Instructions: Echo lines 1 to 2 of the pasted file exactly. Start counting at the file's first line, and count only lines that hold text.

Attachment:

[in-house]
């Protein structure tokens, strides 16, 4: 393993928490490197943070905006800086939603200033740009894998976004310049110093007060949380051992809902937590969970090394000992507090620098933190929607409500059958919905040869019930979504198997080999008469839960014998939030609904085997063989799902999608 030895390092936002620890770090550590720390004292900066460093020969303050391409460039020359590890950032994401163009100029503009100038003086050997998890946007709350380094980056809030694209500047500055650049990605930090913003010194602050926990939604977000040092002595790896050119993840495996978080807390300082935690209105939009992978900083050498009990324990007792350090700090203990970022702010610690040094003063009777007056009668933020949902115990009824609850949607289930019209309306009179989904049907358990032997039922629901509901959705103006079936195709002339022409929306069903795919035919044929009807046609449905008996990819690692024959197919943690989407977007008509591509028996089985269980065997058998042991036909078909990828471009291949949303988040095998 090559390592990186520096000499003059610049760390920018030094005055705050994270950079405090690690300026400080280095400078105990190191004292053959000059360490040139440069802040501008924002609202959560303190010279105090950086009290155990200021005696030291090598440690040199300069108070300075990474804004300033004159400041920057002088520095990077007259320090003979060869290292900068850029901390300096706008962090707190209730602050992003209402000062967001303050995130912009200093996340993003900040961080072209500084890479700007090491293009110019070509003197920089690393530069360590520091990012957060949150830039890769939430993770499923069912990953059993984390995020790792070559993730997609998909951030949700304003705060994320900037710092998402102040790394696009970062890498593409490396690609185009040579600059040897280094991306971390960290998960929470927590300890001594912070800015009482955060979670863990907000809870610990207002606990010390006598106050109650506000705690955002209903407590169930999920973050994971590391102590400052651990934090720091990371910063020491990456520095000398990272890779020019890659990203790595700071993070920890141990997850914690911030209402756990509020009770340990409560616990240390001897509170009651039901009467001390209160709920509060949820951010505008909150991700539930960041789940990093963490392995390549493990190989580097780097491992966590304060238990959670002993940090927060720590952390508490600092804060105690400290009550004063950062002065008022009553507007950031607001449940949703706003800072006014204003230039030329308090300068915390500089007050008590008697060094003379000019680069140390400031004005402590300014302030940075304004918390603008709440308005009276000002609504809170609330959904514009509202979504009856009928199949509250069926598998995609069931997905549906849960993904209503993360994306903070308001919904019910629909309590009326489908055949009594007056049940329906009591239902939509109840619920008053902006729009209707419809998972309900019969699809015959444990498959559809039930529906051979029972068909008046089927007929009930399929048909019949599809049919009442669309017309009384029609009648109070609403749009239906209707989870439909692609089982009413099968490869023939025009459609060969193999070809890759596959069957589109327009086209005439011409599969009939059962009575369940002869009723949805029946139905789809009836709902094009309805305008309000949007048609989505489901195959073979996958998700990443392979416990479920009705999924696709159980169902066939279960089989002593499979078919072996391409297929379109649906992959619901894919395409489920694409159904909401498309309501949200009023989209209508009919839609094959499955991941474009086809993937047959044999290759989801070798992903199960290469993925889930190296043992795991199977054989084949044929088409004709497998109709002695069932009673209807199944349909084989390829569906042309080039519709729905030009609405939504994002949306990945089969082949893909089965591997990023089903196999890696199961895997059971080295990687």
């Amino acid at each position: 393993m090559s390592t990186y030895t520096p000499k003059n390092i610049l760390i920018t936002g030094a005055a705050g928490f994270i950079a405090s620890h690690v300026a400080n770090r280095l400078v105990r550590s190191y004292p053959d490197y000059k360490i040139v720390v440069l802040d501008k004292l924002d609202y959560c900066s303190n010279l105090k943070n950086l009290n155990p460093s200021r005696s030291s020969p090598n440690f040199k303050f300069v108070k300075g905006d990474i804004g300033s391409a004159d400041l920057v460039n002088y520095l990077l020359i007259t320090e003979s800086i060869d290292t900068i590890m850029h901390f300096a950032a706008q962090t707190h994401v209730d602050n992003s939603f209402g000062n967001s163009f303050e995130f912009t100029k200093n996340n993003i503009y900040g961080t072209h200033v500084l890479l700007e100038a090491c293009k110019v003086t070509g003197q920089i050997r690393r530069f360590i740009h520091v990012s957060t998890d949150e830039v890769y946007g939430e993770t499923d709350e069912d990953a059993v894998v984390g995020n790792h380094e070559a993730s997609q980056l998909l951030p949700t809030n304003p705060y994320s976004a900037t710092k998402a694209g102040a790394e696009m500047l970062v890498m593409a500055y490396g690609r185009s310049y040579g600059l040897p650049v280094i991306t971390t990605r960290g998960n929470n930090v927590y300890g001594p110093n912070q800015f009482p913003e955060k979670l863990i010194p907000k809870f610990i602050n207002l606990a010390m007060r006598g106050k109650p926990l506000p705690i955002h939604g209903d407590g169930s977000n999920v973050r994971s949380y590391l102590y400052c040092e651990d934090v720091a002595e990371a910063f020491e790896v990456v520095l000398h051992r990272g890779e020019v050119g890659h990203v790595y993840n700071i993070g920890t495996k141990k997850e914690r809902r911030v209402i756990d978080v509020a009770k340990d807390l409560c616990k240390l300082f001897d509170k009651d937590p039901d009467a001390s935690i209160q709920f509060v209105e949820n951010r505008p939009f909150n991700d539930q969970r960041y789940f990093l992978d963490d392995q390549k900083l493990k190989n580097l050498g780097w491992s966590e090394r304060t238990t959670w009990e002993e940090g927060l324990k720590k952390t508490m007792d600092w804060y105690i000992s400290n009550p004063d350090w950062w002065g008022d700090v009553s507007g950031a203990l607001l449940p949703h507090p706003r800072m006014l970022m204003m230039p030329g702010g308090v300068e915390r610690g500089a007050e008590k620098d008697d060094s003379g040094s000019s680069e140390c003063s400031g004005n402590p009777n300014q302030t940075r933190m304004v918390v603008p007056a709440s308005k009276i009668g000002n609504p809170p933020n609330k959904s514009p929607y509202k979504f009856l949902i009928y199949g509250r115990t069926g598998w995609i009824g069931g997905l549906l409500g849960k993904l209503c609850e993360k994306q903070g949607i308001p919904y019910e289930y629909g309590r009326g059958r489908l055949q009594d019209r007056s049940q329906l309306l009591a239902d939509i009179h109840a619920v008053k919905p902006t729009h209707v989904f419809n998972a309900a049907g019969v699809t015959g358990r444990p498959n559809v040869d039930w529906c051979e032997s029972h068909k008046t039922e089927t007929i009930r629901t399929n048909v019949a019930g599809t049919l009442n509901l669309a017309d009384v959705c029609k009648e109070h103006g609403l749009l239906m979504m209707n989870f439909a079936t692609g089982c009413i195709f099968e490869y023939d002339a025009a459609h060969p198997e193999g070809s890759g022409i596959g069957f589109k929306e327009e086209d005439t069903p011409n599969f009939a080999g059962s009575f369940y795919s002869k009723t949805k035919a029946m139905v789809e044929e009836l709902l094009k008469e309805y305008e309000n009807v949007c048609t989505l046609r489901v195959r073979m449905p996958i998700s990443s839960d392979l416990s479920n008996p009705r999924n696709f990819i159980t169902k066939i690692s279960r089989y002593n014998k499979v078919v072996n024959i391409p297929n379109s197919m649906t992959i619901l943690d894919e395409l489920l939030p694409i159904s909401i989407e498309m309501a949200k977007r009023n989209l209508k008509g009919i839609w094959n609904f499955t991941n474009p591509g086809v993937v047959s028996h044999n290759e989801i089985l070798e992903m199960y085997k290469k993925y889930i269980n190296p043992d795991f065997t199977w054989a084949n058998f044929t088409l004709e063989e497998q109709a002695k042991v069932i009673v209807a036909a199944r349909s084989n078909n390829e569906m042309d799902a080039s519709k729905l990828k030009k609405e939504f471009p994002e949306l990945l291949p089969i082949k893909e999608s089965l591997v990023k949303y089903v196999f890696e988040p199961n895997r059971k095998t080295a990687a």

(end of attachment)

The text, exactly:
[in-house]
């Protein structure tokens, strides 16, 4: 393993928490490197943070905006800086939603200033740009894998976004310049110093007060949380051992809902937590969970090394000992507090620098933190929607409500059958919905040869019930979504198997080999008469839960014998939030609904085997063989799902999608 030895390092936002620890770090550590720390004292900066460093020969303050391409460039020359590890950032994401163009100029503009100038003086050997998890946007709350380094980056809030694209500047500055650049990605930090913003010194602050926990939604977000040092002595790896050119993840495996978080807390300082935690209105939009992978900083050498009990324990007792350090700090203990970022702010610690040094003063009777007056009668933020949902115990009824609850949607289930019209309306009179989904049907358990032997039922629901509901959705103006079936195709002339022409929306069903795919035919044929009807046609449905008996990819690692024959197919943690989407977007008509591509028996089985269980065997058998042991036909078909990828471009291949949303988040095998 090559390592990186520096000499003059610049760390920018030094005055705050994270950079405090690690300026400080280095400078105990190191004292053959000059360490040139440069802040501008924002609202959560303190010279105090950086009290155990200021005696030291090598440690040199300069108070300075990474804004300033004159400041920057002088520095990077007259320090003979060869290292900068850029901390300096706008962090707190209730602050992003209402000062967001303050995130912009200093996340993003900040961080072209500084890479700007090491293009110019070509003197920089690393530069360590520091990012957060949150830039890769939430993770499923069912990953059993984390995020790792070559993730997609998909951030949700304003705060994320900037710092998402102040790394696009970062890498593409490396690609185009040579600059040897280094991306971390960290998960929470927590300890001594912070800015009482955060979670863990907000809870610990207002606990010390006598106050109650506000705690955002209903407590169930999920973050994971590391102590400052651990934090720091990371910063020491990456520095000398990272890779020019890659990203790595700071993070920890141990997850914690911030209402756990509020009770340990409560616990240390001897509170009651039901009467001390209160709920509060949820951010505008909150991700539930960041789940990093963490392995390549493990190989580097780097491992966590304060238990959670002993940090927060720590952390508490600092804060105690400290009550004063950062002065008022009553507007950031607001449940949703706003800072006014204003230039030329308090300068915390500089007050008590008697060094003379000019680069140390400031004005402590300014302030940075304004918390603008709440308005009276000002609504809170609330959904514009509202979504009856009928199949509250069926598998995609069931997905549906849960993904209503993360994306903070308001919904019910629909309590009326489908055949009594007056049940329906009591239902939509109840619920008053902006729009209707419809998972309900019969699809015959444990498959559809039930529906051979029972068909008046089927007929009930399929048909019949599809049919009442669309017309009384029609009648109070609403749009239906209707989870439909692609089982009413099968490869023939025009459609060969193999070809890759596959069957589109327009086209005439011409599969009939059962009575369940002869009723949805029946139905789809009836709902094009309805305008309000949007048609989505489901195959073979996958998700990443392979416990479920009705999924696709159980169902066939279960089989002593499979078919072996391409297929379109649906992959619901894919395409489920694409159904909401498309309501949200009023989209209508009919839609094959499955991941474009086809993937047959044999290759989801070798992903199960290469993925889930190296043992795991199977054989084949044929088409004709497998109709002695069932009673209807199944349909084989390829569906042309080039519709729905030009609405939504994002949306990945089969082949893909089965591997990023089903196999890696199961895997059971080295990687």